(Note this post was originally published on September 8th, 2006; I’m republishing it today to honor not only the life of Tommy Swift, but the lives of all who perished on 9-11-01)
I remember 9/11 and its immediate aftermath like it was yesterday – it was a beautiful late summer morning, and as I was getting my daily latte there was chatter about a plane hitting the World Trade Center. Being only 30 miles away from that place it wasn’t hard to turn on the radio and hear eyewitness accounts of what had just occurred. Then, the second plane hit – and I knew this was now a day unlike any other day I had lived through up to that point.
It was like a bad dream – I kept telling myself, “no way, this can’t be happening”, as I got to my office and eventually found a TV set to get the horrible visuals. I then realized I needed to go home – who knew what else was going to happen? So I drove back home, and my wife and I sat out on our back patio and tried to fully comprehend what was going on.
It didn’t take long to start thinking about the innocent victims – some of these people lived in our immediate neighborhoods, and were trying to start a normal day’s work, just like the rest of us. Our hearts grew very heavy as the rest of the day unfolded. It carried over into the aftermath as well, especially when we went to our local park that overlooked the Long Island Sound and we saw, in the distance, the still smoldering fire and a missing part of the familiar skyline.
So as the fifth anniversary of 9/11 approached, I was intrigued by a project being put together by a fellow blogger named D.Challener Roe, where he was looking for 2,996 bloggers to individually honor each of the victims of that day. I was more than happy to volunteer, and I was the 2,661st blogger to sign up (he’s since found all 2,996 volunteers – the list can be found here).
My honoree is named Thomas F. Swift- he was in the World Trade Center that day. The NY Times had run a series of profiles on each of the victims (I recall at the time that these pages of profiles were very hard to read because of all the heartwrenching stories), and here was his:
December 16, 2001
THOMAS F. SWIFT
Master of Factoids
When Thomas F. Swift was around, no one wanted to play Trivial Pursuit or any game that relied on factoids and cultural flotsam. That was because Mr. Swift, whose brothers called him ”the book of useless information,” knew a bit about all kinds of things, maybe because of those childhood years reading encyclopedias at night for fun.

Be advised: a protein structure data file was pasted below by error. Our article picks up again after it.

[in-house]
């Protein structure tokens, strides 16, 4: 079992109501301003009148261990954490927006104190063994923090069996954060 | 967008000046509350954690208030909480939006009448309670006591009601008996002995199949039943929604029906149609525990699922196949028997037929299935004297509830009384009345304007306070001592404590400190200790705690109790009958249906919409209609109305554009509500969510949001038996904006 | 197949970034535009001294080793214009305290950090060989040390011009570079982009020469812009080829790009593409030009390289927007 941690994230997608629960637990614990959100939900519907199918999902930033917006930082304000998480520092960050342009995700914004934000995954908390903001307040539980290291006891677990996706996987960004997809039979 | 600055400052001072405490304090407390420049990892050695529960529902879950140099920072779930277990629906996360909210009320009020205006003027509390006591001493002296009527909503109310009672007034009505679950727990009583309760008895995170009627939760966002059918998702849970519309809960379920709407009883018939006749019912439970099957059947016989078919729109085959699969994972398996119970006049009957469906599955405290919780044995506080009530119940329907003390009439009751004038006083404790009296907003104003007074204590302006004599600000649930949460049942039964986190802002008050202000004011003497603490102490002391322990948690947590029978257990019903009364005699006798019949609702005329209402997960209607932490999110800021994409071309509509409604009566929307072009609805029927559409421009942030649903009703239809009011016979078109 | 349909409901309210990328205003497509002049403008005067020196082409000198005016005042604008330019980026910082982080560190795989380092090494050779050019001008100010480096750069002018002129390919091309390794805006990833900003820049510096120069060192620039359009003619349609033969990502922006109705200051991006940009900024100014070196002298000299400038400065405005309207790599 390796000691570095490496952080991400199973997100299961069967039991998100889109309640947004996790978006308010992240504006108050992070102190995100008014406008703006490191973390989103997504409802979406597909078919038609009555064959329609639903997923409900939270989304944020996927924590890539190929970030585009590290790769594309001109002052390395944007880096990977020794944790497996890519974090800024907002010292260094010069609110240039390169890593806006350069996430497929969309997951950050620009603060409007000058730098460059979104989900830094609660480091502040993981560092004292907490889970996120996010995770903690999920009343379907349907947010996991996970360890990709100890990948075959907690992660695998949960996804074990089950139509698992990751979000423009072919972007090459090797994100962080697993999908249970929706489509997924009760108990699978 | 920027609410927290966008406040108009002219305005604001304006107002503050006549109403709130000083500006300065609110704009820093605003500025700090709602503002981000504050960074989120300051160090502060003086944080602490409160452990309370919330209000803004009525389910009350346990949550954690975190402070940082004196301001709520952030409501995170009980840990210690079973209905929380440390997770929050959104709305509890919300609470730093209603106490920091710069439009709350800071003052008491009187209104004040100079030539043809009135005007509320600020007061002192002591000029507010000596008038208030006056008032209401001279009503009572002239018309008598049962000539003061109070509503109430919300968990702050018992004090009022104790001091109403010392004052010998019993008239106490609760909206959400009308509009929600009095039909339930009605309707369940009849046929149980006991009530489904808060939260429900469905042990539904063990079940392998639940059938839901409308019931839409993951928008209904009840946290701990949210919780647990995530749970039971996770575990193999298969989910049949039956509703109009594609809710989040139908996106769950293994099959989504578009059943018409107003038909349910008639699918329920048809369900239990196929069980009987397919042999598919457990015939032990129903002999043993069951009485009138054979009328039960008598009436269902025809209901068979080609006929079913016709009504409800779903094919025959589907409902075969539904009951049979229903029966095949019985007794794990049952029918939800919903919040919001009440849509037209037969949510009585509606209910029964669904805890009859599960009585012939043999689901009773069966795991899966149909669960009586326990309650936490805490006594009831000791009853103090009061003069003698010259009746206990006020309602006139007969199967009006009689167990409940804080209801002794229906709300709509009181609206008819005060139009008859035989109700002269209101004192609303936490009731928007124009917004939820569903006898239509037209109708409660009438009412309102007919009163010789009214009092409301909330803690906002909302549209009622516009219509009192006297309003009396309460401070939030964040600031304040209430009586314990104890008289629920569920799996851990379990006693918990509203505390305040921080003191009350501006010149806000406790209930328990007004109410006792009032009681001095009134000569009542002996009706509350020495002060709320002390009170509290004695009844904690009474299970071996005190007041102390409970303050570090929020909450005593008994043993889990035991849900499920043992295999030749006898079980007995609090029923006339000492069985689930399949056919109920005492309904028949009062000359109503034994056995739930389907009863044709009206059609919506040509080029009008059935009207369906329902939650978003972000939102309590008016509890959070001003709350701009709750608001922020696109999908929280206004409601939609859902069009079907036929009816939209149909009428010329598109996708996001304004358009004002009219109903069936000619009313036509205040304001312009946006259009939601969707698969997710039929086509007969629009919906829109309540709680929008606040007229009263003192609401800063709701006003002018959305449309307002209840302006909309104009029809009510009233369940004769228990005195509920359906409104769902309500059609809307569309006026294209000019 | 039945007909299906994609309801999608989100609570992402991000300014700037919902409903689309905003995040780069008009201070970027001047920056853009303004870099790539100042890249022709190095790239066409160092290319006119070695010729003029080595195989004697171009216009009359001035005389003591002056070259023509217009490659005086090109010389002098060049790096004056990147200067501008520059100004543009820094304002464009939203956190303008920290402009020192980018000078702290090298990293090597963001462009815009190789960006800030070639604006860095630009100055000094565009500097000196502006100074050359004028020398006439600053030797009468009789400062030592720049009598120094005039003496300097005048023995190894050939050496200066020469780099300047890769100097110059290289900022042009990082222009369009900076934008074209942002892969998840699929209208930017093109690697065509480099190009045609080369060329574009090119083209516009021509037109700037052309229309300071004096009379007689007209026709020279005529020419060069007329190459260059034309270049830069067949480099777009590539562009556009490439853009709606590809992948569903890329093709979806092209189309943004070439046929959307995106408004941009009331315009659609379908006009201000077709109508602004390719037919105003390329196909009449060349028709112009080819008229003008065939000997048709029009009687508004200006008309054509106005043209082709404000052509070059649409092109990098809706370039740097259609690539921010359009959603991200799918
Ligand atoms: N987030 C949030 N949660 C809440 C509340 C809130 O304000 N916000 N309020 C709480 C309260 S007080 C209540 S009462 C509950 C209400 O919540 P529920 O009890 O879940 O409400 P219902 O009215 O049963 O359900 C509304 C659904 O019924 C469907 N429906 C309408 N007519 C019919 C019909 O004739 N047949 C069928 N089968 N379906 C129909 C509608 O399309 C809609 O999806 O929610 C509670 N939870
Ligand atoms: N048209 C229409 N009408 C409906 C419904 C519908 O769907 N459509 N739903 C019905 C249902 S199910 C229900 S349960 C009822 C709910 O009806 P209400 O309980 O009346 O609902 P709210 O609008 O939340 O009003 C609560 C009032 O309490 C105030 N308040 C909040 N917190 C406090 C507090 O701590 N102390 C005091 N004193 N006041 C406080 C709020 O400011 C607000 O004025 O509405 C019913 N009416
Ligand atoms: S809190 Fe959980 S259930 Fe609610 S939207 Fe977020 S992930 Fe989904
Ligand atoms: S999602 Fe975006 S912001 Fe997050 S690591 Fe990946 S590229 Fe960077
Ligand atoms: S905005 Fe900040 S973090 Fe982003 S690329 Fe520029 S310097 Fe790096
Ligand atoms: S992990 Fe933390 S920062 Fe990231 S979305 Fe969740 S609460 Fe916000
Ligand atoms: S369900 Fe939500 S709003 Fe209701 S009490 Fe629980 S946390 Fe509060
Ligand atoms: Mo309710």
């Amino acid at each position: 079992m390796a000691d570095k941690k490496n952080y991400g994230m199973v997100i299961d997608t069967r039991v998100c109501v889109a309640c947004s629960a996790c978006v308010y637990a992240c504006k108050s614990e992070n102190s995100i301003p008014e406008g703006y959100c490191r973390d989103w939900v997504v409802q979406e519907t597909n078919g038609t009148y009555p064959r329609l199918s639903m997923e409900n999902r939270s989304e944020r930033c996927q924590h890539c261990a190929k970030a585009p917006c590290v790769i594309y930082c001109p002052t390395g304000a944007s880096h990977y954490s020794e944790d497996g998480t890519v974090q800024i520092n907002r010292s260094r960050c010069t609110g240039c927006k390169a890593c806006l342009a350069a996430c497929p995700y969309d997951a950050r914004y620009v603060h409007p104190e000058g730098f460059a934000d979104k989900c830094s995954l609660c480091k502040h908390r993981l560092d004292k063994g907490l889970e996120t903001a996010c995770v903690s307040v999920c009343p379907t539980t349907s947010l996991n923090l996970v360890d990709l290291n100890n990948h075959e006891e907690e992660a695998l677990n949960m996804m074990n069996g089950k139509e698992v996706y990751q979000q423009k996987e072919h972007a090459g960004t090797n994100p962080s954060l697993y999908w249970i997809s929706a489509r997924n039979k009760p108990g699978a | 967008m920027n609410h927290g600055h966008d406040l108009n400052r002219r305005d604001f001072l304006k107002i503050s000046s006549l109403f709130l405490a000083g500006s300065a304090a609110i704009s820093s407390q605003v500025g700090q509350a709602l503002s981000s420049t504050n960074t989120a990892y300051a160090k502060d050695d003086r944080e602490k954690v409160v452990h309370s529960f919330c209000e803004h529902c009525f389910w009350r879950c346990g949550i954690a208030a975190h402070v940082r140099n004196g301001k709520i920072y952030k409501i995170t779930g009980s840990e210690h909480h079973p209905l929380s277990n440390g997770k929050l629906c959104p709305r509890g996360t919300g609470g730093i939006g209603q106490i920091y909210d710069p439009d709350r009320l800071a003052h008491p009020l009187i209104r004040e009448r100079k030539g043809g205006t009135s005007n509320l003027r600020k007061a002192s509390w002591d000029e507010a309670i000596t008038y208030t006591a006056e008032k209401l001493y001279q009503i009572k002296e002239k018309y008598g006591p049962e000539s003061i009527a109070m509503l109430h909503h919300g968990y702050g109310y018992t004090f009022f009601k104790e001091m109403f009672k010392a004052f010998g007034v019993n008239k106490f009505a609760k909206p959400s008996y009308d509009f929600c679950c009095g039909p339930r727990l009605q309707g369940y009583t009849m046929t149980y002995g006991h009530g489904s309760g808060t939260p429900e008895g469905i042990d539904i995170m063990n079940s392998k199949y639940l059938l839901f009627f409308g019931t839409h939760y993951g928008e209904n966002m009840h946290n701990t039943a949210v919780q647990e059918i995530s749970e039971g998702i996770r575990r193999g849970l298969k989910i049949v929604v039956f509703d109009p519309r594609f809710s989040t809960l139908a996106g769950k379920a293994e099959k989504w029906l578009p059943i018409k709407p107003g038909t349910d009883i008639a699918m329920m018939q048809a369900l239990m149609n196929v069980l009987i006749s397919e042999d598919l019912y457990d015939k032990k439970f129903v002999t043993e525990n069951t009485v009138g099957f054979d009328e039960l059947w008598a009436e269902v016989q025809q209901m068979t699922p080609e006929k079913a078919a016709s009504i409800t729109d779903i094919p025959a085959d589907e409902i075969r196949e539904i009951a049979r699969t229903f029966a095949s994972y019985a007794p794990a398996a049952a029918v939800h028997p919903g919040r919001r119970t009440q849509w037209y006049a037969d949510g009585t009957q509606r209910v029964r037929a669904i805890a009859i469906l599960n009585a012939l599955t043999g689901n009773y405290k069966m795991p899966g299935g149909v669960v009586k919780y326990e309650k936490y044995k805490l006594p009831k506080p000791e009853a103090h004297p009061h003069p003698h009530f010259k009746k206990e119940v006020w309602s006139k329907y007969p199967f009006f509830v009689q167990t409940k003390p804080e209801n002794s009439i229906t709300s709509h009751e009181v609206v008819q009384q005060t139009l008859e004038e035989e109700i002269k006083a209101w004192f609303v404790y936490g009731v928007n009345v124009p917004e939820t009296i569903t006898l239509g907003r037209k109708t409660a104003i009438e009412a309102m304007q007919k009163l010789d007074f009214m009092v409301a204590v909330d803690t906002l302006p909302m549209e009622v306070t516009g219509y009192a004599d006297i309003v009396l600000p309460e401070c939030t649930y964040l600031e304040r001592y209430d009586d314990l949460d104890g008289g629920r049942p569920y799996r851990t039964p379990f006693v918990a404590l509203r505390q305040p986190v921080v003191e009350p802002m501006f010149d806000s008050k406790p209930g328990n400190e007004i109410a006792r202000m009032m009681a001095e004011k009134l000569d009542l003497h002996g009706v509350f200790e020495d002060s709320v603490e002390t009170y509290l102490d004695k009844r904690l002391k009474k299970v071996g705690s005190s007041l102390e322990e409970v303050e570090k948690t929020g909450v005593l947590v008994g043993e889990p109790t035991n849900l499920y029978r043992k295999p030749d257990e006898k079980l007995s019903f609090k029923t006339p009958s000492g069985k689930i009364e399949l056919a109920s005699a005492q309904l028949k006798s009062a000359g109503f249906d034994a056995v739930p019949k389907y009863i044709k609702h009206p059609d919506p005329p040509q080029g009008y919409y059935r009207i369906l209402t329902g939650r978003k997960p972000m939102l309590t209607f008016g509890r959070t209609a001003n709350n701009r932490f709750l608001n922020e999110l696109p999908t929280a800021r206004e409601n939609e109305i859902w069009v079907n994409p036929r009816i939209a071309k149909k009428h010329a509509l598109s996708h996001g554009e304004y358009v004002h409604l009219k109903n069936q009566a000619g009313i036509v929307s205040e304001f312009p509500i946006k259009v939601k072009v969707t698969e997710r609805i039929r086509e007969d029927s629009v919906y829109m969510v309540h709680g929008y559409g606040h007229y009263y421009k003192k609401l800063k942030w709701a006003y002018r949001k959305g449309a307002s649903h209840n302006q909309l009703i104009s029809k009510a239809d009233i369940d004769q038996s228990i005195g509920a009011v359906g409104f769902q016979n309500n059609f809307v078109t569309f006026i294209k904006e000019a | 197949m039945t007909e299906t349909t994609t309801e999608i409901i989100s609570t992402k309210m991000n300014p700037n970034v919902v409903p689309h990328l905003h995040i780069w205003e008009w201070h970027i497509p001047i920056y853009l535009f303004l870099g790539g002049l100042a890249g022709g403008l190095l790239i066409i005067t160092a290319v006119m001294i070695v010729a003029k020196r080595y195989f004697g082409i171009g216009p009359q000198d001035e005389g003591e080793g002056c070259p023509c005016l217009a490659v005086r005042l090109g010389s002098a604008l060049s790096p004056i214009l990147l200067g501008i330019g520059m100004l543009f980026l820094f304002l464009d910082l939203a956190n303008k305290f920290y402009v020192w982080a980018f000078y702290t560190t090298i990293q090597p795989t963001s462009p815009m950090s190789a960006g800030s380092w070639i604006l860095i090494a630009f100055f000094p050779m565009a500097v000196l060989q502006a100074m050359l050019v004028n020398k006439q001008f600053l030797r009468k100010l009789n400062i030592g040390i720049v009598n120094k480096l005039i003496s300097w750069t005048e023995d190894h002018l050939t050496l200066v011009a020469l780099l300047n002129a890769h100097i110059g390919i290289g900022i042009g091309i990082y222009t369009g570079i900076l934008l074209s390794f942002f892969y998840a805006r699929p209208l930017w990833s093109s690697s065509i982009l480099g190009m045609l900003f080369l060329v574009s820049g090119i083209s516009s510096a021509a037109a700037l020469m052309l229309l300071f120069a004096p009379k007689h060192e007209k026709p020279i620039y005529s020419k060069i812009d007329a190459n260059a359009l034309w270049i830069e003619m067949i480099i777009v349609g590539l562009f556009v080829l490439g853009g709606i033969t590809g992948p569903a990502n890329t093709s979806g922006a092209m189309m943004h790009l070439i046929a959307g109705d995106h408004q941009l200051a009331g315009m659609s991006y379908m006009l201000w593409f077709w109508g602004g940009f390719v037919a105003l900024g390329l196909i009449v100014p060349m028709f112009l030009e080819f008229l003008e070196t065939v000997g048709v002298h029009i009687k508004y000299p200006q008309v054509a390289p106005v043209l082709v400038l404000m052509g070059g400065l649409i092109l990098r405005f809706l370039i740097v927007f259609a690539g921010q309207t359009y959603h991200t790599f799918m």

Mr. Swift, who was 30, worked as an assistant vice president at Morgan Stanley in the World Trade Center. He worked long days, said his wife, Jill, but he managed to be well-rounded. He used to unwind by spending hours listening to music, any kind of music.
The Swifts had been married five years. They celebrated Mrs. Swift’s 30th birthday in June by going to the Bahamas with a group of friends. ”He was a die-hard Yankees fan,” Mrs. Swift said of the man she met when they were both high school students. ”He yelled at a lot of TV’s because of it. I had to become a Yankees fan before we married. My family was National League, they like the Mets, but it was a deal I had to make.”
I also found and read several tributes from members of his family that not only confirmed the NY Times portrayal, but revealed a loving husband, a great sense of humor and a love for the “simple things in life”.
These descriptions were truly eerie, and I realized that I was destined to honor the memory of this wonderful man. I too have been called a book of useless information, and used to read encyclopedias when I was a kid just for fun. I too love all kinds of music, and love to listen to it to unwind. His devotion to the Yankees matches mine for the Green Bay Packers. And yes, I have the same kind of bond with my wife and an appreciation for the “simple things”.
These parallels deeply effected me, and prompted many difficult questions in my mind as to the seeming randomness of life and the reasoning behind taking this person away so young and so senselessly. But I don’t seek any answers today – I only wish to pay a proper tribute to a man I now only wish I had a chance to know myself, and who is missed and will continue to be missed by all who knew him.
Godspeed Thomas – we will always remember.